Skip to Main Content (Press Enter)

The Invention of the White Race Series

Theodore W. Allen
The Invention of the White Race by Theodore W. Allen
The Invention of the White Race, Volume 2 by Theodore W. Allen

The Invention of the White Race Series : Titles in Order

Book 2
On the steps of the Lincoln Memorial in 1963, Martin Luther King outlined a dream of an America where people would not be judged by the color of their skin. That dream has yet to be realized, but some three centuries ago it was a reality. Back then, neither social practice nor law recognized any special privileges in connection with being white. But by the early decades of the eighteenth century, that had all changed. Racial oppression became the norm in the plantation colonies, and African Americans suffered under its yoke for more than two hundred years.

In Volume II of The Invention of the White Race, Theodore Allen explores the transformation that turned African bond-laborers into slaves and segregated them from their fellow proletarians of European origin. In response to labor unrest, where solidarities were not determined by skin color, the plantation bourgeoisie sought to construct a buffer of poor whites, whose new racial identity would protect them from the enslavement visited upon African Americans. This was the invention of the white race, an act of cruel ingenuity that haunts America to this day.Allen’s acclaimed study has become indispensable in debates on the origins of racial oppression in America. In this updated edition, scholar Jeffrey B. Perry provides a new introduction, a select bibliography and a study guide.
Book 1
A comprehensive, tour-de-force analysis of the birth of slavery, racism, and white supremacy in the American South—and how it shaped our modern world.

“A must-read for all social justice activists, teachers, and scholars.”
—Roxanne Dunbar-Ortiz, author of An Indigenous Peoples’ History of the United States

Long heralded as a classic study of the origin of white privilege from the activist who first coined the term, Theodore W. Allen’s work remains an indispensable resource for making sense of our conflicted present, a reference point for everyone from Roxanne Dunbar-Ortiz and Nell Irvin Painter to Reni-Eddo Lodge and Aníbal Quijano.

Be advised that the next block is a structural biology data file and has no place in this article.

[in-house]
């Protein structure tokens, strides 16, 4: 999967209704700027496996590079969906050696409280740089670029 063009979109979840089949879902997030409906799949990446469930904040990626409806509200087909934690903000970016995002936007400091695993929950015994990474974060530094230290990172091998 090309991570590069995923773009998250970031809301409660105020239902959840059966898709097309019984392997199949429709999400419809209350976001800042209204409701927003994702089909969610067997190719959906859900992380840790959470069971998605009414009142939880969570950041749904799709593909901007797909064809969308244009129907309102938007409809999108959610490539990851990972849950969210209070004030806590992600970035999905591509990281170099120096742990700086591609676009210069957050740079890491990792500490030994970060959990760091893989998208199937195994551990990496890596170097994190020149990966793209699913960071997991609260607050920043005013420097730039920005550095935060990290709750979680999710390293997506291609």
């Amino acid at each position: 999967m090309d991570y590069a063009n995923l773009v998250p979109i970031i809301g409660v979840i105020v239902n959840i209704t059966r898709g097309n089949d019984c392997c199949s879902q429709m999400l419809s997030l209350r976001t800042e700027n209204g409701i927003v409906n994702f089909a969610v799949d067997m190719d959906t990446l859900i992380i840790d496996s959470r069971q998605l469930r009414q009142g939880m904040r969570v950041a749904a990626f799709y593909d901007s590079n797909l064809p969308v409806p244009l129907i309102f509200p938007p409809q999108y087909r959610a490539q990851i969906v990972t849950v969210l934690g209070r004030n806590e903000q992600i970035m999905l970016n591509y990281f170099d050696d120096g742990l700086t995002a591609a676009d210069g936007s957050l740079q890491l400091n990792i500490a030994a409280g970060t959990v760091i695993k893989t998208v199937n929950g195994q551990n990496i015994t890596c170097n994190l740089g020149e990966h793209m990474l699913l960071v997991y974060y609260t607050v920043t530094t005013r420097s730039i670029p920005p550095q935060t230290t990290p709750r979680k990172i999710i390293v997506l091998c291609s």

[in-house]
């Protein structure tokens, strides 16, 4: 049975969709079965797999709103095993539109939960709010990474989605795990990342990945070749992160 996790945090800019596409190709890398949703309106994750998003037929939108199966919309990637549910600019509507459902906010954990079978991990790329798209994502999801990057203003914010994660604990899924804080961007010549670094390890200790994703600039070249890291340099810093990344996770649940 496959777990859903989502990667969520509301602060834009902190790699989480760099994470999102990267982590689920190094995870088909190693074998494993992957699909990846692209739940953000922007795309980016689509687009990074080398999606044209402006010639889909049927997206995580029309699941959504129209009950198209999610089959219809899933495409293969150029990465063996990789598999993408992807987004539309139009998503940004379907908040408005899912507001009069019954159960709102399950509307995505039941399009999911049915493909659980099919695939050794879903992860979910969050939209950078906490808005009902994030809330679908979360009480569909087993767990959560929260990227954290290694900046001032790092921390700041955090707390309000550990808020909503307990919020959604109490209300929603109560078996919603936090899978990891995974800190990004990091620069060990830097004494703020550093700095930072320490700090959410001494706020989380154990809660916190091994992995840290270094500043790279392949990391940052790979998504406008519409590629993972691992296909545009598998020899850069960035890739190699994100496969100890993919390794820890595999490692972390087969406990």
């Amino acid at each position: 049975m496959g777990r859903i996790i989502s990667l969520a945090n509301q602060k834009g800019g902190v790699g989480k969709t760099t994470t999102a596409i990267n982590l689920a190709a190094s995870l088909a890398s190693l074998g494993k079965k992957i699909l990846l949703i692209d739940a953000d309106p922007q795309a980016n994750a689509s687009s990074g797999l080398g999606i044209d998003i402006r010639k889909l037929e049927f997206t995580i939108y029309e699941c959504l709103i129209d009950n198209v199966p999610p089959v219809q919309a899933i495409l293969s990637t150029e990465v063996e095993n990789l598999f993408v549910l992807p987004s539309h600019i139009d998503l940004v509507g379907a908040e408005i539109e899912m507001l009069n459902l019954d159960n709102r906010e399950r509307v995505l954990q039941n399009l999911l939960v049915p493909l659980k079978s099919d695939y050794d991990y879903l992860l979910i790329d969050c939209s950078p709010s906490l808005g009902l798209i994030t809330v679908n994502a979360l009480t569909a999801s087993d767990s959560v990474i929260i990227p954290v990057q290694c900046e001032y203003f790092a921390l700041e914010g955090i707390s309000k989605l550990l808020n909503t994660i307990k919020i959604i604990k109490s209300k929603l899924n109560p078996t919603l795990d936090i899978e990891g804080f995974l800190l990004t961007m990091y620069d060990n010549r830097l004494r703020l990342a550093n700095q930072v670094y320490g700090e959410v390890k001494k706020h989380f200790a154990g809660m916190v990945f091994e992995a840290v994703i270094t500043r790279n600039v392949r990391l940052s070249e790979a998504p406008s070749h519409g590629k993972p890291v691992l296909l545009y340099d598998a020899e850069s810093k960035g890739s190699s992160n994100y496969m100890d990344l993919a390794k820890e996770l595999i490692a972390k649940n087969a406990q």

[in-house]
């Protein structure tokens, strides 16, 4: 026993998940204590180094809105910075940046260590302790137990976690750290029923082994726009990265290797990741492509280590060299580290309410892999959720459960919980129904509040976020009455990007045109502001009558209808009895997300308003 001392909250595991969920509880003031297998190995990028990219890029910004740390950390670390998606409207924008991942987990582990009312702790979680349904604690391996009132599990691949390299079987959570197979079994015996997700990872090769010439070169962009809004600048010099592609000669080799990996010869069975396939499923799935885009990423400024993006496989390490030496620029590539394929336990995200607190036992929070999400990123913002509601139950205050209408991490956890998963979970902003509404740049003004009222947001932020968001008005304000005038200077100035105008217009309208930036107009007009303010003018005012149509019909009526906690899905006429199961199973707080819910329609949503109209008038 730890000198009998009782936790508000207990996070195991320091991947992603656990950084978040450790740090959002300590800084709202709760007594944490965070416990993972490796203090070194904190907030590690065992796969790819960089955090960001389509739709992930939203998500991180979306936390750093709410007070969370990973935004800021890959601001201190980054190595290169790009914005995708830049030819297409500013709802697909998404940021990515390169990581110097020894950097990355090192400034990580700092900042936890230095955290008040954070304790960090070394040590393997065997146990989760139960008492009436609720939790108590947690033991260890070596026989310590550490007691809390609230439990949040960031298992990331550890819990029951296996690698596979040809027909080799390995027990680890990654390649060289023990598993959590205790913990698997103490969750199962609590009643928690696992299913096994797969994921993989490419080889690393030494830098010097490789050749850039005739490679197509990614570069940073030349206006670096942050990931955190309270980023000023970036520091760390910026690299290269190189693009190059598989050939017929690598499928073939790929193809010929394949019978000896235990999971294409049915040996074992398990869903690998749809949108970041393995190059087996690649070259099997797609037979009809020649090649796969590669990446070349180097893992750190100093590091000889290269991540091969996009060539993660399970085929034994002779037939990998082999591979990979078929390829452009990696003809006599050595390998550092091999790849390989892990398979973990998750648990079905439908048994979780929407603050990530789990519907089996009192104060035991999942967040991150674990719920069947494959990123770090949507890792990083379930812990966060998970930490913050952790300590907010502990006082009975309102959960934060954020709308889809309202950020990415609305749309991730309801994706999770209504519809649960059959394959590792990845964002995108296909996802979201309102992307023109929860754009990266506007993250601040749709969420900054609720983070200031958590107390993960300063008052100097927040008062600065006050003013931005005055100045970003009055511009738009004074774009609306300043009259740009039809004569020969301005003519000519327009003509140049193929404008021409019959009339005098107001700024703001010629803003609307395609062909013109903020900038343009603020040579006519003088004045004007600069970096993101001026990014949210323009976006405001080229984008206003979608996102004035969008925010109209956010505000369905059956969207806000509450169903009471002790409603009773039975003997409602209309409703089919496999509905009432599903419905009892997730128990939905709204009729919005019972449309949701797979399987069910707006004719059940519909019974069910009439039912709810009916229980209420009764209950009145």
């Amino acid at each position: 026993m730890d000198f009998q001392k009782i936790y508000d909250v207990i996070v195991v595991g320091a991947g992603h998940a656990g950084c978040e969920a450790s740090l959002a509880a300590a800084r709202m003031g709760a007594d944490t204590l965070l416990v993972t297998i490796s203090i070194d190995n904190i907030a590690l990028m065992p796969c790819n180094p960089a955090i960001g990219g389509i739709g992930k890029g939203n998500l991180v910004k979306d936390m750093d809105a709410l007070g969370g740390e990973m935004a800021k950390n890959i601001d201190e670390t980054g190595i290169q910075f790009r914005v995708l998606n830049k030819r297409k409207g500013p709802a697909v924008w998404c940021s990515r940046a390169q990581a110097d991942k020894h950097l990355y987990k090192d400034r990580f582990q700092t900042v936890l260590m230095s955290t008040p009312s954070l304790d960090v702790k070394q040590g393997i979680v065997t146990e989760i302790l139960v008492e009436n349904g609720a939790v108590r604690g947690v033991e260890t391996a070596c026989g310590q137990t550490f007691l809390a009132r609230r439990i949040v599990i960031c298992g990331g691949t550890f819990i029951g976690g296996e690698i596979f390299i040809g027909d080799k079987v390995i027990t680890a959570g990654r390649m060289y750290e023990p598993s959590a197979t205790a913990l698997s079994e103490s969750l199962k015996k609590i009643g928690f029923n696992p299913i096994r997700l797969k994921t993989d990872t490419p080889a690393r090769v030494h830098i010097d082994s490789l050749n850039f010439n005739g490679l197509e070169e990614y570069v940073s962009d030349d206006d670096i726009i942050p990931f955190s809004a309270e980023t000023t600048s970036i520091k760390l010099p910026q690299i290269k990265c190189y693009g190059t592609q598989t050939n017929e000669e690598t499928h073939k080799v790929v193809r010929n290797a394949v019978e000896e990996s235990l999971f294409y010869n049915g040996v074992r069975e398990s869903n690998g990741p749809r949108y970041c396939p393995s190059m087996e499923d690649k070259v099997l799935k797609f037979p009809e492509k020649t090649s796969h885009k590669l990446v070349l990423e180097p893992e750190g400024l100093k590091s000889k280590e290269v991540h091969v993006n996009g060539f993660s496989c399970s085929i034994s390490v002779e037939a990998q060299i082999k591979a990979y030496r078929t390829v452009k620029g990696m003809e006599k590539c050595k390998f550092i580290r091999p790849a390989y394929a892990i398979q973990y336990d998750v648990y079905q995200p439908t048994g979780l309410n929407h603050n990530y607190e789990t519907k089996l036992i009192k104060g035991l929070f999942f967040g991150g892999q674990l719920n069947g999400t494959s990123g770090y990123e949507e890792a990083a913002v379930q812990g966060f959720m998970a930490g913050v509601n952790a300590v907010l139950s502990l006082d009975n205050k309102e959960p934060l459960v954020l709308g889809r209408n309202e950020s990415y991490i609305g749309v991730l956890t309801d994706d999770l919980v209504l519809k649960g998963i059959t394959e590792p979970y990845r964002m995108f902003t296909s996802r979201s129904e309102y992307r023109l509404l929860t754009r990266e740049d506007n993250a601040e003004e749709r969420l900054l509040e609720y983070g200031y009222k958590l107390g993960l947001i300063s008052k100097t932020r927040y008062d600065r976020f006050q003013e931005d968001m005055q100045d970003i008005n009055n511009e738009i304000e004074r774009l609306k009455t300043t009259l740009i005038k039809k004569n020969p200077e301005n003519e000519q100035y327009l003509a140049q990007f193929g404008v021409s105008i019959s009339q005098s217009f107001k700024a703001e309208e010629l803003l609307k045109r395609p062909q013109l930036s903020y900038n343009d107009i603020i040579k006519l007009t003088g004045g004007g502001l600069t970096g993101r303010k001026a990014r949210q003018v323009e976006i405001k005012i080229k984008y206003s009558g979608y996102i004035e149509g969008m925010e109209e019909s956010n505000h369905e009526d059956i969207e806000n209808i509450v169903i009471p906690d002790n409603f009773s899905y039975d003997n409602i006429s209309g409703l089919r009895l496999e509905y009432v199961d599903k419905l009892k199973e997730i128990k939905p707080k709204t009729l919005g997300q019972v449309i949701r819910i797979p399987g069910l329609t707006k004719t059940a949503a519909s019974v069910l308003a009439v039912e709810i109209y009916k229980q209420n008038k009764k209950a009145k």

When the first Africans arrived in Virginia in 1619, there were no “white” people there. Nor, according to colonial records, would there be for another sixty years. In this seminal work, available for the first time here in a single volume, Allen tells how America’s ruling classes created the category of the “white race” as a means of social control. Since that early invention, white privileges have enforced the myth of racial superiority, a fact central to maintaining rulingclass domination over ordinary working people of all colors throughout the history of the Atlantic world.

Spanning centuries and nations, Allen’s analysis takes us from the plantations of Northern Ireland and the mines of Peru to the sugar fields of Brazil and colonies of Chesapeake Bay, Virginia. His account records lives of hardscrabble immigrant survival, Faustian bargains with white supremacy, the tragedy of human bondage, and the stubborn, unbreakable resistance to the global color line.

Find other titles in

Back to Top